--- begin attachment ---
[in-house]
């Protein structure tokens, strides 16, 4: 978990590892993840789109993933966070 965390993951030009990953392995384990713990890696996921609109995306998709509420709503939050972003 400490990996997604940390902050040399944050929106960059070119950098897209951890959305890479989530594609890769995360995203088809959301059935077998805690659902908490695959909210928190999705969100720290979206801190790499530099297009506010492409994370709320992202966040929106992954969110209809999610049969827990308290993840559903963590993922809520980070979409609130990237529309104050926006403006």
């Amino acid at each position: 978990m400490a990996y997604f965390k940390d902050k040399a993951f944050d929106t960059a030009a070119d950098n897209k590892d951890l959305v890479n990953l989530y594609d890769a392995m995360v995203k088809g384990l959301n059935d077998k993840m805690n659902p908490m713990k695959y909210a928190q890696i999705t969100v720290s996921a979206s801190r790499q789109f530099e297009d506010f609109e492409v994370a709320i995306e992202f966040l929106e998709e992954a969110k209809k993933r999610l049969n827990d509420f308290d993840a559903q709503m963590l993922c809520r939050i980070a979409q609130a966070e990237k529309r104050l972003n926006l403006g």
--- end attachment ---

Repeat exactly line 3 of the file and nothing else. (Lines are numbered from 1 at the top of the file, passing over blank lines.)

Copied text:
């Amino acid at each position: 978990m400490a990996y997604f965390k940390d902050k040399a993951f944050d929106t960059a030009a070119d950098n897209k590892d951890l959305v890479n990953l989530y594609d890769a392995m995360v995203k088809g384990l959301n059935d077998k993840m805690n659902p908490m713990k695959y909210a928190q890696i999705t969100v720290s996921a979206s801190r790499q789109f530099e297009d506010f609109e492409v994370a709320i995306e992202f966040l929106e998709e992954a969110k209809k993933r999610l049969n827990d509420f308290d993840a559903q709503m963590l993922c809520r939050i980070a979409q609130a966070e990237k529309r104050l972003n926006l403006g």